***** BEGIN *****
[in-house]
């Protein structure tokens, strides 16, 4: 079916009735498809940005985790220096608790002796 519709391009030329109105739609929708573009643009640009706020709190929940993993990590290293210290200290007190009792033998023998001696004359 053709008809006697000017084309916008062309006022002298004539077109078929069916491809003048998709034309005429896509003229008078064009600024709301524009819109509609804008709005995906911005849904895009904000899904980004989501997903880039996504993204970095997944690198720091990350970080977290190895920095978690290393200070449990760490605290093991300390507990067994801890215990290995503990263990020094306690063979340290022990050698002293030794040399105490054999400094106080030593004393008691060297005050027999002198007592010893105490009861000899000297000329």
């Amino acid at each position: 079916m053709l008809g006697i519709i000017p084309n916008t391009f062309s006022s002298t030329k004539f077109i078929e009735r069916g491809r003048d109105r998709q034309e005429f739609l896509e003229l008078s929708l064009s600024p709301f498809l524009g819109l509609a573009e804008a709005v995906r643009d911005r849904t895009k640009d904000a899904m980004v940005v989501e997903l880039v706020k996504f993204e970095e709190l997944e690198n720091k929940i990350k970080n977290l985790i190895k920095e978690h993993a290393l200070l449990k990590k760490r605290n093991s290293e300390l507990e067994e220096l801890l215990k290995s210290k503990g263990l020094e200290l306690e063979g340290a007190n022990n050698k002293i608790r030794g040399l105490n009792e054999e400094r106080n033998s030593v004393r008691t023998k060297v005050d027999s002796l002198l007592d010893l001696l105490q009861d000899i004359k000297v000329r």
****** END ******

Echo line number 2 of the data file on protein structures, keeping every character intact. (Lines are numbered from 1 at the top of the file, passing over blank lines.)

């Protein structure tokens, strides 16, 4: 079916009735498809940005985790220096608790002796 519709391009030329109105739609929708573009643009640009706020709190929940993993990590290293210290200290007190009792033998023998001696004359 053709008809006697000017084309916008062309006022002298004539077109078929069916491809003048998709034309005429896509003229008078064009600024709301524009819109509609804008709005995906911005849904895009904000899904980004989501997903880039996504993204970095997944690198720091990350970080977290190895920095978690290393200070449990760490605290093991300390507990067994801890215990290995503990263990020094306690063979340290022990050698002293030794040399105490054999400094106080030593004393008691060297005050027999002198007592010893105490009861000899000297000329």